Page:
WASHINGTON -- Prices paid to factories and other producers rose in April for the first time in seven months. The overall increase wasn't much, but smokers and salad eaters were hit hard.
Tobacco costs jumped again and lettuce posted a whopping 150 percent increase after El Nino's rains washed out California vegetable fields. Still, prices paid by wholesalers for finished goods rose a modest 0.2 percent after seasonal adjustment.
According to a separate report Wednesday, retail sales perked up last month, rising 0.5 percent. Easter and school holidays provided a hoped-for rebound after a lull in March.
"It all fits into this picture that the economy is growing smoothly without any visible dangers of inflation," said economist Oscar Gonzalez of John Hancock Financial Services in Boston.
Together, the reports, from the Labor Department on prices and from the Commerce Department on sales, offered welcome reassurance of American stability to Wall Street traders. They are jittery about Asia's economic and political prospects after the fatal shooting Tuesday of six student protesters in Indonesia.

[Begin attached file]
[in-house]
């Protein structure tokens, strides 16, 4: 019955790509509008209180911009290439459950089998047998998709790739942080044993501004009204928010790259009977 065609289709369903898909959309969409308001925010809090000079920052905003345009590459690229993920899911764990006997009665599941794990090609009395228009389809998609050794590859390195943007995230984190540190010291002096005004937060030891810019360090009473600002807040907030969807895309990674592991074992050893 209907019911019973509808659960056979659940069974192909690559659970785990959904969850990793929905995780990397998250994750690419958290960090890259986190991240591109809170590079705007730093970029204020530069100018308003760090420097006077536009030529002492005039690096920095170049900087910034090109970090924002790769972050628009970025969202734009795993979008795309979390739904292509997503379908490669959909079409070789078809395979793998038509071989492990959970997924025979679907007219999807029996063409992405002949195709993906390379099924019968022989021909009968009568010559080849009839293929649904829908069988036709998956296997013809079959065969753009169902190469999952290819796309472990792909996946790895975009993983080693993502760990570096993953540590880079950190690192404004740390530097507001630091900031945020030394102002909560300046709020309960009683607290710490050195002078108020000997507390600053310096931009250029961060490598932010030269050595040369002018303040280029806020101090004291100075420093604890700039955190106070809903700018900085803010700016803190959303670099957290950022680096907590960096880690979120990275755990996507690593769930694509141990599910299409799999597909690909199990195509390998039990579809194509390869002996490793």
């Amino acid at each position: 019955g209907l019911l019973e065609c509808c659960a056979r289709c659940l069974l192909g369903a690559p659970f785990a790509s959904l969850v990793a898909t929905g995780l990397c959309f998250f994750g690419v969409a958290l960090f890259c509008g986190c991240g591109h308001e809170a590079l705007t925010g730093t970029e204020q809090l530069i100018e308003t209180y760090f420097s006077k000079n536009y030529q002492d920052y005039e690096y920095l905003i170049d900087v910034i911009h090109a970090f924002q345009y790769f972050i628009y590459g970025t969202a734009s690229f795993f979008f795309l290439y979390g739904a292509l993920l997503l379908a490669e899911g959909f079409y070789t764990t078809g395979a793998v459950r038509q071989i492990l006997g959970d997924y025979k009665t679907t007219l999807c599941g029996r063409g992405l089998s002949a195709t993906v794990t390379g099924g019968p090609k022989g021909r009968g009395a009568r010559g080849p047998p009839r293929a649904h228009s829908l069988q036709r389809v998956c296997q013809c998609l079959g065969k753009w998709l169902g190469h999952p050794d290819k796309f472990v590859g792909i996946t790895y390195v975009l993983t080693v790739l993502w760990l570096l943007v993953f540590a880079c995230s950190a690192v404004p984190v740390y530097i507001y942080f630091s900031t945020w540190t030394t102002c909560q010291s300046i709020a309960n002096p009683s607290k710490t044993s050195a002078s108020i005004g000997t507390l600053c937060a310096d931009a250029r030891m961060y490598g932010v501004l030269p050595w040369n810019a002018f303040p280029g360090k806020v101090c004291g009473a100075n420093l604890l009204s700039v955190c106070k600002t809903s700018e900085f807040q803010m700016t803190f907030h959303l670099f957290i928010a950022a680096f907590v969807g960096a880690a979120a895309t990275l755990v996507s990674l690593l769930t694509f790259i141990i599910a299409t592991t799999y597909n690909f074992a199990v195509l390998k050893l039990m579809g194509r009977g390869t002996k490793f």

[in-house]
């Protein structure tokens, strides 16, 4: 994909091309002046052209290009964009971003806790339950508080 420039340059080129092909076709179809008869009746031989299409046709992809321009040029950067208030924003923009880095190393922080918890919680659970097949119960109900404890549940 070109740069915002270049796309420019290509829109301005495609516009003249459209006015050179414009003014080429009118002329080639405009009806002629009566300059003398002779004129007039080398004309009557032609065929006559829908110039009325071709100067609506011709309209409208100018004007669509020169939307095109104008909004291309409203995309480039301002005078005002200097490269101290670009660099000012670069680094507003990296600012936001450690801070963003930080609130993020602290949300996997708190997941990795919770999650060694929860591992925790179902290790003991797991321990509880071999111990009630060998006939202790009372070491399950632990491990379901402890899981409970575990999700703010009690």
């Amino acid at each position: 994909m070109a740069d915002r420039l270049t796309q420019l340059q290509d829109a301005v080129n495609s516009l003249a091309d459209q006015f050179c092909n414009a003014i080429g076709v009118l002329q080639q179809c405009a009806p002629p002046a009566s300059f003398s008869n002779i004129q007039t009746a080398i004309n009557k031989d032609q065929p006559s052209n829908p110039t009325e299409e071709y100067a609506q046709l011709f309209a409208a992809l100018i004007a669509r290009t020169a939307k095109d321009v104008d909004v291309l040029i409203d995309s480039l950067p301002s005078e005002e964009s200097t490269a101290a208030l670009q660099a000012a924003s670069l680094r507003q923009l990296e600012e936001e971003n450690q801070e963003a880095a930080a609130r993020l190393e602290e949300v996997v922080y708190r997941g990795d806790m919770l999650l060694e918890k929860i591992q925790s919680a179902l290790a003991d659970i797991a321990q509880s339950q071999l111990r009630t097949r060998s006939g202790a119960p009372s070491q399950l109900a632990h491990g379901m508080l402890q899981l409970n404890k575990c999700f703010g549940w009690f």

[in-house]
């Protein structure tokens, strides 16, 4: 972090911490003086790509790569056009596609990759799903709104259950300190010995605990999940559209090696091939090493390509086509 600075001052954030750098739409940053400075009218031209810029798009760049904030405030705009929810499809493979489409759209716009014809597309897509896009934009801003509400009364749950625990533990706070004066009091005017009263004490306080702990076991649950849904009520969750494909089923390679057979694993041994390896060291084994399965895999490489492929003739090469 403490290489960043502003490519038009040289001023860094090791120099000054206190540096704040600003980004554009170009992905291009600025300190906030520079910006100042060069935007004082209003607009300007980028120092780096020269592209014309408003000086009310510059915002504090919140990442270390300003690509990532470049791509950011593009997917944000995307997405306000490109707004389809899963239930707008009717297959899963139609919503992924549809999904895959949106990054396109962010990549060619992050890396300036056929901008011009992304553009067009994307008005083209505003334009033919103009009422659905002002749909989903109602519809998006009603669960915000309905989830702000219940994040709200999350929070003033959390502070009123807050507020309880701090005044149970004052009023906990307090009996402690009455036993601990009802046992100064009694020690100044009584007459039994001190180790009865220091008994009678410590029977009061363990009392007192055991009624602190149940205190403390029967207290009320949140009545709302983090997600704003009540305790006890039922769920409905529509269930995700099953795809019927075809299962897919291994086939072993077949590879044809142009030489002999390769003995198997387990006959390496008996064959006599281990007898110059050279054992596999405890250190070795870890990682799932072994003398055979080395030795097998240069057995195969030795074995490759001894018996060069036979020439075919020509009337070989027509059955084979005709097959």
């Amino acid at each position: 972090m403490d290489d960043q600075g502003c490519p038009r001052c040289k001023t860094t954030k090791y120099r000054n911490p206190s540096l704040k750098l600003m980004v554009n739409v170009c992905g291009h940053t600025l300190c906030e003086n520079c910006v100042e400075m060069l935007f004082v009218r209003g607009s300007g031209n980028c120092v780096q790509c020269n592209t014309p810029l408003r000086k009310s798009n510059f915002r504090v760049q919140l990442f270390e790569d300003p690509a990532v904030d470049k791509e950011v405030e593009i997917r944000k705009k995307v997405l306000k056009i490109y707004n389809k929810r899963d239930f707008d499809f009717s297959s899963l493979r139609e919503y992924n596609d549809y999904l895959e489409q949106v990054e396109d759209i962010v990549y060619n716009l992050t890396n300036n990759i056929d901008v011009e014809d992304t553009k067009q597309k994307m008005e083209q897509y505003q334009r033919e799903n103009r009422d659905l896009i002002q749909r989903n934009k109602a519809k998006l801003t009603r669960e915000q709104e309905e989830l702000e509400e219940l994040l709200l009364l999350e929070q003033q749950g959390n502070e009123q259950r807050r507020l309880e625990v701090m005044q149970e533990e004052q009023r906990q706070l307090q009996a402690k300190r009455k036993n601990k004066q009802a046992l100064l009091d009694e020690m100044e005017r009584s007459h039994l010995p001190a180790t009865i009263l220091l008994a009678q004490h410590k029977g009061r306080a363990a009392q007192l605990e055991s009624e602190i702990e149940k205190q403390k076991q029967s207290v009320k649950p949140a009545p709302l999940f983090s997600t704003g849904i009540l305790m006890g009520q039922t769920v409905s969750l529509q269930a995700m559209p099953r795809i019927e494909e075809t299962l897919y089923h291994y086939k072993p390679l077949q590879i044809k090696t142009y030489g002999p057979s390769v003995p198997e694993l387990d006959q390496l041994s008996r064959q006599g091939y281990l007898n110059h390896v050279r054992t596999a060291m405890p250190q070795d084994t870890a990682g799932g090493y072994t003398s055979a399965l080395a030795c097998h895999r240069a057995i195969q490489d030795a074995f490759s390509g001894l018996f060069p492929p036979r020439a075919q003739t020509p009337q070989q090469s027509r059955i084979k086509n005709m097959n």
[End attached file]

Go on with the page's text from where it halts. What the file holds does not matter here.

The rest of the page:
The Dow Jones average of industrial stocks jumped 50 points to 9,212, topping the previous record close on May 4 by 19 points. Bond prices rose too, pushing down long-term interest rates.
Investors found little evidence suggesting Federal Reserve policy-makers, scheduled to meet Tuesday, will need to raise short-term interest rates to cool economic growth and prevent inflation from developing.
Though the April increase in producer prices was the first since September, it didn't ring any inflation alarm bells because much of it was attributed to special factors not expected to last.
Meat costs increased, 4.7 percent for beef and 2.9 percent for pork. Vegetable and fruit prices rose steeply too, up 6.9 percent and 4.7 percent, respectively.
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